Nursing is considered the most honest and ethical profession in America for fifteen years running, according to the annual Gallop report. With that understanding, it should come as no surprise that nurses are more likely to report healthcare fraud than any other provider in the field. Being on the front line of patient care often means that the nurse bears direct witness to Medicare fraud, waste and abuse – as well as its consequent effects on patients. All too often, the schemes negatively impact their patient’s emotional and physical well-being, and can further result in devastating financial hardships.
America spends a whopping $2.7 trillion dollars on healthcare, or 17% of our GDP. It is estimated that over $270 billion of this is reimbursed as a result of Medicare and Medicaid fraud; this burden trickles down to the taxpayer, who feel the strain each year when taxes are raised to cover these inconceivable losses.
When a nurse uncovers fraud, it can be overwhelming, frustrating and heartbreaking. The first course of action most frequently taken involves the nurse bringing forward information to his or her superiors, in an attempt to rectify the unscrupulous behavior; however, all too often, this results in negative consequences or outright disregard for the information brought forward. When this happens, a nurse may seek outside help to ensure her patients are protected and the moral structure of the healthcare system is upheld.
Thankfully, there are numerous whistleblower protections in place that ensure nurses who report healthcare fraud are safe from employer retaliation. Deciding to blow the whistle is a brave act, but not one to be taken lightly. Whistleblower Justice Network has worked with countless nurses to help them understand their options to protect both their patients and themselves. When whistleblowing was the right path, Whistleblower Justice Network has helped those nurses to build successful cases while guiding them through the complexities of their whistleblower journey.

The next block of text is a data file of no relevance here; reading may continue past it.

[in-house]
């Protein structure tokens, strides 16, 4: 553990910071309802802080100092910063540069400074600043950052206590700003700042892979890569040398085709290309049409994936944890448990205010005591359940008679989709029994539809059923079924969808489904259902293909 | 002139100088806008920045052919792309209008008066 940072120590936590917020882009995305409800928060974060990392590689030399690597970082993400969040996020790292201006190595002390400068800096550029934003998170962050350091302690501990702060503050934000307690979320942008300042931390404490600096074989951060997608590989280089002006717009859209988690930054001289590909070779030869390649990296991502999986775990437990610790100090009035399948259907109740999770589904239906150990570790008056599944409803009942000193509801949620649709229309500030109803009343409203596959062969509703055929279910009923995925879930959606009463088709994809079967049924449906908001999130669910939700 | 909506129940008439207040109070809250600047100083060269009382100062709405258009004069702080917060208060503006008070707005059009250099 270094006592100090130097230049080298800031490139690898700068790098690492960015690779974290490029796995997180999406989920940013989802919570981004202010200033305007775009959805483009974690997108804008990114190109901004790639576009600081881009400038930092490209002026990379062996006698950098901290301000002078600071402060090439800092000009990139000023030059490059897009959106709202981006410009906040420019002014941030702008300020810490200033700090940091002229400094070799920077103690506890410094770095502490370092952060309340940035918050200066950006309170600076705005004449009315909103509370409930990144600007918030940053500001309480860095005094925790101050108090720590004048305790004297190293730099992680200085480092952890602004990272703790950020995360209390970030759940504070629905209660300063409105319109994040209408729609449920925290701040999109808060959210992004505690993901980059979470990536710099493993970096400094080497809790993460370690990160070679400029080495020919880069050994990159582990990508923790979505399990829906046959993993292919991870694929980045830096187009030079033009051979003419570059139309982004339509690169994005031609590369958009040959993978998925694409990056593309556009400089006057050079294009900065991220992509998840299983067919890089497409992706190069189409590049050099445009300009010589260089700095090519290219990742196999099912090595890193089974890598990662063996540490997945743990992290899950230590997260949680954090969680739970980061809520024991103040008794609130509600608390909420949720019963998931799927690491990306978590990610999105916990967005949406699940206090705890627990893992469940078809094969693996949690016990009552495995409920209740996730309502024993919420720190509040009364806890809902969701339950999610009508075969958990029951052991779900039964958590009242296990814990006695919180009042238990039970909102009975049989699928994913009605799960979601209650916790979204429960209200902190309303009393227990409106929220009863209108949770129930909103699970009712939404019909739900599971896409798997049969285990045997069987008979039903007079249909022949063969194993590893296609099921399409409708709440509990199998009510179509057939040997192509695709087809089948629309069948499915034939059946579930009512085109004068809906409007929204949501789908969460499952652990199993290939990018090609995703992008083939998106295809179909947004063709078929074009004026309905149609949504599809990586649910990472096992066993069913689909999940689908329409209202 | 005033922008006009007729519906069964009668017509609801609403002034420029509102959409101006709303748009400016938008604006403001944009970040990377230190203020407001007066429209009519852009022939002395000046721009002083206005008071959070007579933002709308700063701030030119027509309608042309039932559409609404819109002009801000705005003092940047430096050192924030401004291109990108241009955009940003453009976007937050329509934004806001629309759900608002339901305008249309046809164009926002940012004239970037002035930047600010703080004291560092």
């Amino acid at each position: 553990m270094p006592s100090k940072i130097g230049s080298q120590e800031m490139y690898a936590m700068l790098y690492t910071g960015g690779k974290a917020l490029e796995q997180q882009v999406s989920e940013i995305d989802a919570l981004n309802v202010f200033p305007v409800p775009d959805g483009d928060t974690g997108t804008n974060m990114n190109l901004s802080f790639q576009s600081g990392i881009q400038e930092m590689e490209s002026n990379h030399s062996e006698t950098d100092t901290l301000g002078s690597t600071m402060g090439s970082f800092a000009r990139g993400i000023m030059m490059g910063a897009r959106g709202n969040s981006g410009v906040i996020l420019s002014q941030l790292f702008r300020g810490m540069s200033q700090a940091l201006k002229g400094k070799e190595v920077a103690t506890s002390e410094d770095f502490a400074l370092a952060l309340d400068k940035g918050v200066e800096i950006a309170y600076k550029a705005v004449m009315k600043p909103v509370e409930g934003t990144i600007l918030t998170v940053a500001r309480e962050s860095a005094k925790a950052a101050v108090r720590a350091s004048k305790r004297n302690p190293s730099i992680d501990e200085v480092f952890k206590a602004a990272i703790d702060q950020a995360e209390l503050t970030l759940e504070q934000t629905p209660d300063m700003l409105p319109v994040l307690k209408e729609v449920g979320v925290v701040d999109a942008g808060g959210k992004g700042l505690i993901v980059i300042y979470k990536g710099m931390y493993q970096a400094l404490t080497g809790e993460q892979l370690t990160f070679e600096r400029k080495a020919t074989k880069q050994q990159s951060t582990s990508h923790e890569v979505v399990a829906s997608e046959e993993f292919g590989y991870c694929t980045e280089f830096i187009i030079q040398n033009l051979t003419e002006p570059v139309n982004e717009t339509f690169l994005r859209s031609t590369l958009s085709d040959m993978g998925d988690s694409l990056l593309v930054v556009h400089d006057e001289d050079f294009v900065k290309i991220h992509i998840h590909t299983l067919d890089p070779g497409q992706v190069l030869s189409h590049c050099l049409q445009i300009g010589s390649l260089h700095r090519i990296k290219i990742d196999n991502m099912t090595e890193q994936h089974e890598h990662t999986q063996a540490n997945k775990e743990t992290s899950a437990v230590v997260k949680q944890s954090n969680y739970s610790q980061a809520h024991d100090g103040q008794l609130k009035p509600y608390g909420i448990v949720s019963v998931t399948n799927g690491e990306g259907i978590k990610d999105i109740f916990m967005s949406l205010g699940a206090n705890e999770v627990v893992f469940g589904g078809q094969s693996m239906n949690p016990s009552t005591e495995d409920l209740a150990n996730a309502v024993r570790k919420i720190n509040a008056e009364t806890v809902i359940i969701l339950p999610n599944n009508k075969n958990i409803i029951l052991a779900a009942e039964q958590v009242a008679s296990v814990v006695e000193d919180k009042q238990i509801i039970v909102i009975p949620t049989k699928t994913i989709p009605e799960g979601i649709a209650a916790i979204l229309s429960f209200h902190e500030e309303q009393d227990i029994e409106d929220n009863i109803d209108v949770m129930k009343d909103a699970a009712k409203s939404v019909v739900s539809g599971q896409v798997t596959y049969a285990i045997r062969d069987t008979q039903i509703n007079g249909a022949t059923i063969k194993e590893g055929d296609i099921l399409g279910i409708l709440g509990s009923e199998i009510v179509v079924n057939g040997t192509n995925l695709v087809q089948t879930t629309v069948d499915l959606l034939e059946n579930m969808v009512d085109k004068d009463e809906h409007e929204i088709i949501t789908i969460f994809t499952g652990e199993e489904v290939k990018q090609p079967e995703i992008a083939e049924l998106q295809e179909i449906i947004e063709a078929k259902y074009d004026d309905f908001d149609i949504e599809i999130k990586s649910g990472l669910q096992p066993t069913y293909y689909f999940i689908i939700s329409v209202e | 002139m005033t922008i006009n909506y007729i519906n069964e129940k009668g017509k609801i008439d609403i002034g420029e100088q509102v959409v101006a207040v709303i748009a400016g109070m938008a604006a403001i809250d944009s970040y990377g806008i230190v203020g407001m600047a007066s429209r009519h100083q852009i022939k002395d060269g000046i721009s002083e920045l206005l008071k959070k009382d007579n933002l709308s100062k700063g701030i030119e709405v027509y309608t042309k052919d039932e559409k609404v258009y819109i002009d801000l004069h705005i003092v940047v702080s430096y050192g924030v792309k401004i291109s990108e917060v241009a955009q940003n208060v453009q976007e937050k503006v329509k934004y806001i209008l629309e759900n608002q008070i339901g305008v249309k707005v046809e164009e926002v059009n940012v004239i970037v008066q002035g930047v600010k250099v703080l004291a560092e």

The most rampant examples of healthcare fraud include:
- Billing for services not provided
- Upcoding; the practice of inaccurate billing to increase reimbursement.
- Deceptive coding to get paid for services not covered by insurance
- Kickbacks and Bribery
- Lack of medical necessity for procedures or services
- Over-utilization of services, beyond what is deemed necessary
- Incorrect reporting of diagnoses or procedures
- Bundling or Unbundling procedures (grouping procedures to qualify for special reimbursement rates; or unbundling procedures to get paid for each separately to increase reimbursement rate)
- Misrepresenting location, dates or providers of a service.
- Waiving co-payments or deductibles.
- False or unnecessary issuance of prescription drugs.
Whistleblower Justice Network Can Help You
Our case analysts help whistleblowers fully understand, organize and refine the information that they have in their possession. Complemented by our understanding of a wide array of Medicare and Medicaid fraud, Whistleblower Justice Network will help you make your best case, determine the most appropriate whistleblower attorney to handle your case, and ensure that your case receives the attention it deserves every step of the way.
Contact us today and let us explain how we work with whistleblowers in pursuit of justice against those who defraud the healthcare system, the U.S. government, and each of us as its citizens. Working with whistleblowers, and filing whistleblower actions is all we do as a company. We are whistleblowers ourselves, and we love what we do. Our clients and Whistleblower Justice Network, together we make a difference.